Is one of those cities that seem to lie halfway between reality and legend. Isolated in years gone by due to its geographical reality, a city of bullfighters and bandits, destination of personalities, whom, like Rilke, were captivated by her, Ronda is today the active head of an important administrative district of Malaga in which it is possible to enjoy of a wide repertoire of monuments.
The little Guadalevin runs through it dividing it in two. Its riverbed, in a silent and age- old task, has been perforating the one hundred metre, deep Tajo that today is one of the distinguishing marks of the city. On one side is the new Ronda, wide and bright, with its historic bullring (bullfighting museum included); on the other side, the older and more intimate Ronda, of quiet palaces and churches and where we can admire “La Plaza de la Duquesa de Parcent”, which is overlooked by the Collegiate Church of Santa Maria de la Encarnación, a temple of complex architecture, since on the remains of what once was an Arabic mosque, rises the Gothic temple and the colossal, Renaissance church.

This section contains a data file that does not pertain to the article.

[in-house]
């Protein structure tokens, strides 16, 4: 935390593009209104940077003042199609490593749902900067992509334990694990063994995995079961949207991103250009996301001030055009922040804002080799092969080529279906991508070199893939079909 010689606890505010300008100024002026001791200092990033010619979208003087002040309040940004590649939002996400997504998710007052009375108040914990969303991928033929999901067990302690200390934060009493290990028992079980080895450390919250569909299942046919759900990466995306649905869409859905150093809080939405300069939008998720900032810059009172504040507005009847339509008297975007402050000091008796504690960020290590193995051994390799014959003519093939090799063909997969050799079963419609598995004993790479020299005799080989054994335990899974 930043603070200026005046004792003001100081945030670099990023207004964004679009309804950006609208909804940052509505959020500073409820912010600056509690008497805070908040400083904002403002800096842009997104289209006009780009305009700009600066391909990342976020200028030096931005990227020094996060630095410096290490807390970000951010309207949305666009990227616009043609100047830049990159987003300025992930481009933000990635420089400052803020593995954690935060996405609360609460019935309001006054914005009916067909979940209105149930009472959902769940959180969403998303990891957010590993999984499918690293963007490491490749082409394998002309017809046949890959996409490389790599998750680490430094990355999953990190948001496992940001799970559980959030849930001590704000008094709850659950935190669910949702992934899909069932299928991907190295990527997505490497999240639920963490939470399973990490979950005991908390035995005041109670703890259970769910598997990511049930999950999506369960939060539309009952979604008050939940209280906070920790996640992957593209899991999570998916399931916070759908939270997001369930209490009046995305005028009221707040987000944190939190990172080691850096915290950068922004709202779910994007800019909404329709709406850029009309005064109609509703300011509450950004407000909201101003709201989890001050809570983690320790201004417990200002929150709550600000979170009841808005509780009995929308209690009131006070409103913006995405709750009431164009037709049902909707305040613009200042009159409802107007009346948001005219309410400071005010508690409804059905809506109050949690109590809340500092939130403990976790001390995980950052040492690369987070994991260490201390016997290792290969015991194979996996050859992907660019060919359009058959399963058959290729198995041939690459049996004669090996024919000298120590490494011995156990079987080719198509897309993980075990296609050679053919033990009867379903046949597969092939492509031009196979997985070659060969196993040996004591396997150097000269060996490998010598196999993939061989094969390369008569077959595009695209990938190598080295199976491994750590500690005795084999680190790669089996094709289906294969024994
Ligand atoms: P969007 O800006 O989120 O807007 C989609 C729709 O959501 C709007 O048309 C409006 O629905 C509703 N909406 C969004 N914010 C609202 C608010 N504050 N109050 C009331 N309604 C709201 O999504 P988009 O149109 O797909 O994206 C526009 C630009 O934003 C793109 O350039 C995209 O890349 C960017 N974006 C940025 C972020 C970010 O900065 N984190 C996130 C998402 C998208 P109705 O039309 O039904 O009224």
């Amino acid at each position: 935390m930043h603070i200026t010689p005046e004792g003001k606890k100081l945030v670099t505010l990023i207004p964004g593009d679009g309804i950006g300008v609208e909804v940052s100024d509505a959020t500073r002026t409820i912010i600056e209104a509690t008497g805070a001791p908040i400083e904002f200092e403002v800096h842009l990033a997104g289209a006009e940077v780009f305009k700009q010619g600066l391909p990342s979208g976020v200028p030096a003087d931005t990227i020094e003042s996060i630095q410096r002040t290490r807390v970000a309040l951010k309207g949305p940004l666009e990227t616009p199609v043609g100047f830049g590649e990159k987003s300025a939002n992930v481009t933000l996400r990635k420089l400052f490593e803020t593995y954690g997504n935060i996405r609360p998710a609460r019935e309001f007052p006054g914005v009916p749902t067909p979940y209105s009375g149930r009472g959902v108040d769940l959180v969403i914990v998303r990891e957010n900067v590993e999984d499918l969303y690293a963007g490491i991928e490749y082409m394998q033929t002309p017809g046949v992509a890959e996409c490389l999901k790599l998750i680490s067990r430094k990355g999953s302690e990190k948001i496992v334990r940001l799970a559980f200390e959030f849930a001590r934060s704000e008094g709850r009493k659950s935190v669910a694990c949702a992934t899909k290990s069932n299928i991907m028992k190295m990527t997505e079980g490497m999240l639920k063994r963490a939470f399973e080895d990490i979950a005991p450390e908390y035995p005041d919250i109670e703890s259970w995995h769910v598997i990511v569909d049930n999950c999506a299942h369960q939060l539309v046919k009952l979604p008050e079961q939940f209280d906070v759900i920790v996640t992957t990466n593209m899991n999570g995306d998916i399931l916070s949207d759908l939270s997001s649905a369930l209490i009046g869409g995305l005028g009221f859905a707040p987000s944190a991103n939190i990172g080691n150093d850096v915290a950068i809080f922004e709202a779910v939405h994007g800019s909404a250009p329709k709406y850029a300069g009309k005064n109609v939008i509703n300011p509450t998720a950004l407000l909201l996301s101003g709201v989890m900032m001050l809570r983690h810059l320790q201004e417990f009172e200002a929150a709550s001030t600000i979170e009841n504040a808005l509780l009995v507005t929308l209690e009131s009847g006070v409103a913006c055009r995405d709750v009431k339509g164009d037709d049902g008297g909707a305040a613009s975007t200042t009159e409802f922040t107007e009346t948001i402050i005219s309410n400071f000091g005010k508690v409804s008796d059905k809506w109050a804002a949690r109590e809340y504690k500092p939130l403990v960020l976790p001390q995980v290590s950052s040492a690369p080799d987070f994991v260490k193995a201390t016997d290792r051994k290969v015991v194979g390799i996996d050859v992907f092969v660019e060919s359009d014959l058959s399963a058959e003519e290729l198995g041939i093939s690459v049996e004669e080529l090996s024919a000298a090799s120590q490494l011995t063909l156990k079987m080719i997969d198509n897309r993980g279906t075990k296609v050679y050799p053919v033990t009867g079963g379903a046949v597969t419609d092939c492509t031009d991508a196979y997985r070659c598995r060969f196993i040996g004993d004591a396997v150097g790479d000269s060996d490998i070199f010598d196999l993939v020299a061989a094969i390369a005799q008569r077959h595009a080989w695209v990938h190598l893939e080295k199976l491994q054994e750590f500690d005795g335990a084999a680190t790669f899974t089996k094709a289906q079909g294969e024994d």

On this square, other outstanding buildings are not missing; like the one that houses the Town Hall, with a simple but beautiful and extremely long balcony on its top floor. The styles and origins are mixed in this white and artesan city: minaret towers like the one of San Sebastián; palaces like “El Mondragón”, “La Casa del Rey Moro” and “El Salvatierra”; Renaissance, Baroque, Gothic churches; the well- conserved, ancient Arabic baths; the gates of the old walls like the Arabic one of Almocabar, situated next the Renaissance ones of Carlos V. All this complemented by beautiful parks, bridges that overlook the abyss, fountains like the one of “Los Ocho Canos”, adjacent to the Church of El Padre Jesús or by gates like the ones of Felipe V.